Mathews said he knows that they considered other states for the deal. “Other states might have been cheaper for them, but the value here was too hard for them to beat,” he says. “They have been here for over 150 years. They know our talent pipeline better than anyone. Camden is a city on the rise.”
by RON STARNER
They say you never get a second chance to make a good first impression. If that is true, then the Pittsburgh International Airport (PIT) is taking first impressions to a whole new level.
On March 10, PIT leaders unveiled the design of a new connector bridge and tunnel that will take travelers from the new landside terminal, now under construction, to the existing airside center core. Inspired by the iconic Fort PITT Tunnel, the new airport tunnel is designed to emulate the scenic blue skies of western Pennsylvania and evoke a singular sense of place.
“Pittsburgh is a city with a magnificent entrance and this design, as part of our new terminal program, provides travelers with a similar experience,” said Paul Hoback, chief development officer for the Allegheny County Airport Authority. “Capturing the essence of Pittsburgh is an important part of our new facility.”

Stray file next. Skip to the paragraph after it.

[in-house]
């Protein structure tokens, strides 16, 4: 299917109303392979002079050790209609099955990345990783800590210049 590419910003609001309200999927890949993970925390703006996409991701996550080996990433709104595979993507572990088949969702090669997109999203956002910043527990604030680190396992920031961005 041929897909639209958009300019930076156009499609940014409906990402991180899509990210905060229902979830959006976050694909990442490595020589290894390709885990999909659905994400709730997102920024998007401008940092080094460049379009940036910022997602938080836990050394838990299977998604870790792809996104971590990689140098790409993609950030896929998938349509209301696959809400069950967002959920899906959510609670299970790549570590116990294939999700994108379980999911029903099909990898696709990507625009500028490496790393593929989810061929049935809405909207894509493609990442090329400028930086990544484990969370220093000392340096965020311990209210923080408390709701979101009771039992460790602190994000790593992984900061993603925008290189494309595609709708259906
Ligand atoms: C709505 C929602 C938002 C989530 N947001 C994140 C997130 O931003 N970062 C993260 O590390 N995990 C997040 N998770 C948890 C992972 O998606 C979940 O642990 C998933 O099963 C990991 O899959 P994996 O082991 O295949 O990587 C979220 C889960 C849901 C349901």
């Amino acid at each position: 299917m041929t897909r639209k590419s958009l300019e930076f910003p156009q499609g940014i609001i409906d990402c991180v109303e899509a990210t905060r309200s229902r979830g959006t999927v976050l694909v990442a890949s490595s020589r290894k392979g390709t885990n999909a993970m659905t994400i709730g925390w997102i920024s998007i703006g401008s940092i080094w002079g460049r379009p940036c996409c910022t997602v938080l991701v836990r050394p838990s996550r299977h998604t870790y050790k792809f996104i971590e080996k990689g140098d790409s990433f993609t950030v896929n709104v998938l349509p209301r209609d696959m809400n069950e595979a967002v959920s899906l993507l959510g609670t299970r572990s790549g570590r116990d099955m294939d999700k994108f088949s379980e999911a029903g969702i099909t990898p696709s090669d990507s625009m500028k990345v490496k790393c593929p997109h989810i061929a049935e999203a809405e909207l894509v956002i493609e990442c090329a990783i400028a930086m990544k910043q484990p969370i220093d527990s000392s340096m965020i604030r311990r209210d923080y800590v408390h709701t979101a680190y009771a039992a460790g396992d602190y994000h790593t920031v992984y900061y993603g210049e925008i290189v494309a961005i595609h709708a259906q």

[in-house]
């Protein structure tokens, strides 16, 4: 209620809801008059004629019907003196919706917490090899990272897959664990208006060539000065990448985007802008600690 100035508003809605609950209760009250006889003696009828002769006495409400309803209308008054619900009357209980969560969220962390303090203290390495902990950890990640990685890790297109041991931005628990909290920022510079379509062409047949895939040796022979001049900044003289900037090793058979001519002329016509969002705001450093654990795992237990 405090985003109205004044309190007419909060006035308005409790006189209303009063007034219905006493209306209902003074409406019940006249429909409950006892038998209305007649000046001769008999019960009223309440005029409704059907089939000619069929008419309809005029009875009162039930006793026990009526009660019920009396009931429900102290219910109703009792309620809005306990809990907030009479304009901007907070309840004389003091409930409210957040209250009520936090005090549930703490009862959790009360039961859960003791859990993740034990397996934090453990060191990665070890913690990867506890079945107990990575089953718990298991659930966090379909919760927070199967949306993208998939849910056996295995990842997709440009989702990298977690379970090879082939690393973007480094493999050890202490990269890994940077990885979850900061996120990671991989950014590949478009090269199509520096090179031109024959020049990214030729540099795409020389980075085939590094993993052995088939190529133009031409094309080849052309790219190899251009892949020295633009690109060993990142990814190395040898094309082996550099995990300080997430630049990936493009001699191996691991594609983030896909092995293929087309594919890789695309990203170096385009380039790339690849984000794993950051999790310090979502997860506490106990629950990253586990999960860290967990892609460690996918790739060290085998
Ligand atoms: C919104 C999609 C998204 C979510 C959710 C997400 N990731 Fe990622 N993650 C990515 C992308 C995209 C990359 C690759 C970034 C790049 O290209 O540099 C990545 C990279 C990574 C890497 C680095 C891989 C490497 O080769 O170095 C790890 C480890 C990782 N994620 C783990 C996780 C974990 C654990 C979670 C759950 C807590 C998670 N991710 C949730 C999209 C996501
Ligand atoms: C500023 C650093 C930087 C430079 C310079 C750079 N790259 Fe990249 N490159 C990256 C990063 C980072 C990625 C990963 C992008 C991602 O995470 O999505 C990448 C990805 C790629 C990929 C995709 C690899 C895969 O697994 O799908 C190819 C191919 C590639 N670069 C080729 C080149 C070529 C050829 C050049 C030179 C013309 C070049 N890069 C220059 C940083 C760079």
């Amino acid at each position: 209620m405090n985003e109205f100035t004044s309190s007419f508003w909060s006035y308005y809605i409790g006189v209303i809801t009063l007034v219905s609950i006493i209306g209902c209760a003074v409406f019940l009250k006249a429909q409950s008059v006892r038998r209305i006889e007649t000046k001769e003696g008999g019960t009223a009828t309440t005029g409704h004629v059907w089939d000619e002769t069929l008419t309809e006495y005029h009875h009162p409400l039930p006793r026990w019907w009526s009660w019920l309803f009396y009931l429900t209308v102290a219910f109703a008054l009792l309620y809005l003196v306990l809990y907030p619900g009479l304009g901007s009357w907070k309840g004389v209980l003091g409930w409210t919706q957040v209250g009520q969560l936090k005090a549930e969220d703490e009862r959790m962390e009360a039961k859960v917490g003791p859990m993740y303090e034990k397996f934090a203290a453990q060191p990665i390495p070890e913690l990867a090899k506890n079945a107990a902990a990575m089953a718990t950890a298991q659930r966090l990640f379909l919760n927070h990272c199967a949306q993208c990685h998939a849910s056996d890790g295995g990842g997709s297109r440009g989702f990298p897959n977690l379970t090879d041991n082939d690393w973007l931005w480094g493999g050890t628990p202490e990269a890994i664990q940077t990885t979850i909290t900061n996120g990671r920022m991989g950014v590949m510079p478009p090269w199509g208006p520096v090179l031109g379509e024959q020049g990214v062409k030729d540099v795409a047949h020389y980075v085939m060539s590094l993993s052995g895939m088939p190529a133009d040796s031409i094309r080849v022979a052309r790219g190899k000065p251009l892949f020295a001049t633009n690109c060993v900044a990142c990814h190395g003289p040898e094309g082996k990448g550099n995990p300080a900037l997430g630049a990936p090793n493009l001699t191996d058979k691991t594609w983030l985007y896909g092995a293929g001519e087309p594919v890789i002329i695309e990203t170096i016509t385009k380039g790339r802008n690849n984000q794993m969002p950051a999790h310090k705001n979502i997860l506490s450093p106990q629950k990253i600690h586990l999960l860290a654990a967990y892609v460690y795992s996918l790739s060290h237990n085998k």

The new tunnel and bridge are part of a $1.4 billion airport modernization plan that is slated for completion in early 2025. The project includes construction of a new airport terminal that is being built to reflect the DNA of Pittsburgh.
Luis Vidal and Gensler-HDR are the two architectural firms selected to design the upgrades at the airport. The goal of the project is to emphasize the greenery of nature and a unique sense of place while providing a signature gateway to the city.
The new terminal is being built between Concourses C and D and is expected to open later this year. About 10 million passengers pass through the airport every year. The improvements are designed to elevate the traveler’s experience, say the planners and architects.
“This new terminal, inspired by the beauty, tech renaissance and people of our region, will integrate seamlessly into the brilliant design of the existing Airside Terminal,” said Allegheny County Airport Authority CEO Christina Cassotis.
Among other upgrades, the new terminal will shorten walking distances for travelers and allow more space for an expanded TSA checkpoint.
Hoback said the new connector bridge will be “something that is uniquely Pittsburgh, and we want passengers to have that feeling of awe as they enter the mezzanine level.”
Once passengers reach the end of the tunnel, they will enjoy an expansive view of the airport’s center core as new escalators guide them to their gates.
Fittingly, all of the fabricated materials used to build the bridge are coming from nearby Sippel Steel in Ambridge, Pennsylvania.